I applaud your effort to include art history into your gifted and
talented classroom. You seem to be approaching it in a serious
thoughtful manner. I can not imagine any objection that the art
specialist would have. Real concerns arise when the approach
is superficial or poorly done. If you were not choosing quality or
important artists to feature there might be a concern, which I'm
sure is not the case. In all means, do confer with the specialists and
with the other staff as well. Perhaps your efforts will become
contagious and art will become what it really should be; the theme
that unites the entire curriculum. Art does not belong locked in one room,
taught across the curriculum as long as that effort does not become
a substitute for the art program taught by a trained specialist.
Keep us informed, Good luck, Woody in KC
Kimberly Herbert wrote:
> I am going to include art as part of other subjects in my
> classroom. Many will be part of our Social Studies program (American
> History in 5th grade). Our second unit looks at the cultures of China
> and West Africa, so I'm planning lessons around both of those broad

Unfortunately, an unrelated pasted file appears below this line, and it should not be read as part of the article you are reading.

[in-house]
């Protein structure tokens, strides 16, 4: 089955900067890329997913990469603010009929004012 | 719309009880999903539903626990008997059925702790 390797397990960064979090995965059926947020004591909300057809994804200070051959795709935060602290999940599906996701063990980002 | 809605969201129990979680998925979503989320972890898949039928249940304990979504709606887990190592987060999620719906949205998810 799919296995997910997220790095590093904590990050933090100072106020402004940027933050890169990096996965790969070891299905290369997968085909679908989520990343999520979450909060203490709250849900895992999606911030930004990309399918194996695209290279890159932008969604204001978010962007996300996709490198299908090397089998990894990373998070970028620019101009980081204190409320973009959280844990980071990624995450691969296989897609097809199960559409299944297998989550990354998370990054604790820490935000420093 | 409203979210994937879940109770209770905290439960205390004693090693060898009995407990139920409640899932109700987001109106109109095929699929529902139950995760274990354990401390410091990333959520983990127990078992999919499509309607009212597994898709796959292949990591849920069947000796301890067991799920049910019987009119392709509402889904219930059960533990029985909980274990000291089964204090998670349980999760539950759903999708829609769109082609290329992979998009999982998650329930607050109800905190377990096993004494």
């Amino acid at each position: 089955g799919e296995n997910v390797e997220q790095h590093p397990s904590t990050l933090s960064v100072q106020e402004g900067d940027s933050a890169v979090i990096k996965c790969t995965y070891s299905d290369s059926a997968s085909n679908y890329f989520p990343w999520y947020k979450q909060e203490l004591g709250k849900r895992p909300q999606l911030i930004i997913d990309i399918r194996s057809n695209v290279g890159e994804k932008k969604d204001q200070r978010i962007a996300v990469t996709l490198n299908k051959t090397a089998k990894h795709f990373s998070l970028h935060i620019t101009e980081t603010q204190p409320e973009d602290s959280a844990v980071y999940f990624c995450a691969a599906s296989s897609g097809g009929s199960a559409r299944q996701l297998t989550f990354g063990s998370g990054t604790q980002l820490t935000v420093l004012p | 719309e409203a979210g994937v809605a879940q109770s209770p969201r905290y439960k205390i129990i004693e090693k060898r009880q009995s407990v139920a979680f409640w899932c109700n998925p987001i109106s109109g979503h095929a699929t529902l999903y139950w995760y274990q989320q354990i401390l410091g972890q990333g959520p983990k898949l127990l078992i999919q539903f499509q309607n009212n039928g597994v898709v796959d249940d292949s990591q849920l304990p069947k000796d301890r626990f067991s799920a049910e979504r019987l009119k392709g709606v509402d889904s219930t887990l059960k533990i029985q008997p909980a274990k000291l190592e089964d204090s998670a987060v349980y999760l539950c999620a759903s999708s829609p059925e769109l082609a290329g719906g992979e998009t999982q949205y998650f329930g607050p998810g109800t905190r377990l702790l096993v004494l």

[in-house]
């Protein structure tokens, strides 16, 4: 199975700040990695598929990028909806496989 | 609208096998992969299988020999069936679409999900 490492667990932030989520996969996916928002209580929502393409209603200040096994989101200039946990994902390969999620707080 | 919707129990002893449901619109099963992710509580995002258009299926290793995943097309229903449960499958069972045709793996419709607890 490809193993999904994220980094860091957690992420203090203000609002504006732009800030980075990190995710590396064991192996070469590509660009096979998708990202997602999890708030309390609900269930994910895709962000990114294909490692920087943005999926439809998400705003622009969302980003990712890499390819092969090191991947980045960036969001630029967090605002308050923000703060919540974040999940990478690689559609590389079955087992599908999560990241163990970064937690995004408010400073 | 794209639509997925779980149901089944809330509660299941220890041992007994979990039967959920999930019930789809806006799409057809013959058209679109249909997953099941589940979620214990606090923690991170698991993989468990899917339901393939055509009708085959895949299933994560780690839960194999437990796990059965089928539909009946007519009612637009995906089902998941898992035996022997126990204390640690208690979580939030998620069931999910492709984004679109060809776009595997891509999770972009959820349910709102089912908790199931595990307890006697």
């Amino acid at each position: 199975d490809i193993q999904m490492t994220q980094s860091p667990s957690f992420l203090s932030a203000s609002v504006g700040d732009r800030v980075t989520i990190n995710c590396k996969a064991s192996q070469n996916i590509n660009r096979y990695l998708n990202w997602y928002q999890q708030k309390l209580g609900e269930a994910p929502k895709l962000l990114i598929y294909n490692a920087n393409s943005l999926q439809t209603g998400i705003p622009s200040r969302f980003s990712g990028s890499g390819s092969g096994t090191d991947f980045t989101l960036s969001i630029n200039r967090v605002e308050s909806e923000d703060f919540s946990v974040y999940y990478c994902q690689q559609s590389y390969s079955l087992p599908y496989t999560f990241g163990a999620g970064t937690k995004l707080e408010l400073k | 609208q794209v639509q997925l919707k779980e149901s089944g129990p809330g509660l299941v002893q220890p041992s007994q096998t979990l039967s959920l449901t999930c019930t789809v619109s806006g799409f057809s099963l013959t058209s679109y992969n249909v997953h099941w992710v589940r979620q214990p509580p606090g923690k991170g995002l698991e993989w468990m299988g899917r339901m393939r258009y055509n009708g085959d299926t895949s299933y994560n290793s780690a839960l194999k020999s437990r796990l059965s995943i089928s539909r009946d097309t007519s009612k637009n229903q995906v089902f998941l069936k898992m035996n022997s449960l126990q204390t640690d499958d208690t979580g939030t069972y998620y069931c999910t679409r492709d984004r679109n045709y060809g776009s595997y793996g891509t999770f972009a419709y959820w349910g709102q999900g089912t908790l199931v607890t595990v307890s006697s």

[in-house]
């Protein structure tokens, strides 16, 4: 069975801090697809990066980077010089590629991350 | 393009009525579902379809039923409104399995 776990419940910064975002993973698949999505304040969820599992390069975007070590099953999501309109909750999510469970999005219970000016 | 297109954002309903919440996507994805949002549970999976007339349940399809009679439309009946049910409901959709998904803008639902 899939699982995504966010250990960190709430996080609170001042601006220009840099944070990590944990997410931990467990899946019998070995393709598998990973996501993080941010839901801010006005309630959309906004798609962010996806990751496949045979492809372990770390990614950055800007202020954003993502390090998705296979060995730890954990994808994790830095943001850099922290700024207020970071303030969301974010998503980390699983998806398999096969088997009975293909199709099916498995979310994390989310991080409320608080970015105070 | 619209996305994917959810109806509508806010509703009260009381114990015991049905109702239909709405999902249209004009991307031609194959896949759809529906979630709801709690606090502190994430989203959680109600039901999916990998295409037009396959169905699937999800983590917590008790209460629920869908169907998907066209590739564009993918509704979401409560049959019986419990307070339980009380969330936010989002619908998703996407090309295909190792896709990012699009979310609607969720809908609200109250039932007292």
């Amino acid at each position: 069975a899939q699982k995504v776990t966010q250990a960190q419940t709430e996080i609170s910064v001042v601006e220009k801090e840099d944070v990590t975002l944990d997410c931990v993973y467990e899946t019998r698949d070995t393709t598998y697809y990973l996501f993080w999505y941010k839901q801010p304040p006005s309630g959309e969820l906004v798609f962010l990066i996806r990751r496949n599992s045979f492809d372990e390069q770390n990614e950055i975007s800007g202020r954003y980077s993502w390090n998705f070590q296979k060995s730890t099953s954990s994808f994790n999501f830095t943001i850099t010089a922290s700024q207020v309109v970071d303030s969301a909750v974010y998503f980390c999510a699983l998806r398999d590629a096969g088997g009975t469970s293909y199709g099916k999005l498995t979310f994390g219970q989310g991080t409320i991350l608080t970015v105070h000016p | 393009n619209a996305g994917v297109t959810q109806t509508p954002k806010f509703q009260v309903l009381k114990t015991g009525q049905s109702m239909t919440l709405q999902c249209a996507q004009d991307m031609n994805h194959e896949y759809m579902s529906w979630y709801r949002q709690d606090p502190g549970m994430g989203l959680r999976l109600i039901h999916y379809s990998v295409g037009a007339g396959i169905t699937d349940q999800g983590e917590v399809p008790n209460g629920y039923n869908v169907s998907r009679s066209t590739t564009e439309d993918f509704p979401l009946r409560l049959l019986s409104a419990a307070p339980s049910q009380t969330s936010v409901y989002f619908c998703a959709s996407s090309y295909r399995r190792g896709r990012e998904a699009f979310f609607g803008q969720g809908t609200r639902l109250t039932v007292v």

> topics. Others will be related to other subjects. For example we will be
> studying landforms Science - So I will include info about Ansel Adams.
> Now my question is how should I do this without treading on the Art
> Specialist's territory? I don't know when I'll get to meet with her.
> Should I show her my list of themes in different subjects and the
> artists I've matched up with them and ask if this interferes with her
> plans? Or if anything matches up with her plans so we can coordinate?
> Your advice is much needed.
> Kimberly Herbert (firstname.lastname@example.org)
> 5th Grade Gifted and Talented Teacher
> Deaf Smith Elementary
> Lamar CISD
Right after your explanation about who Deaf Smith was,
there was a movie on television about him. I did not take
time to see it and don't know if it was accurate or not.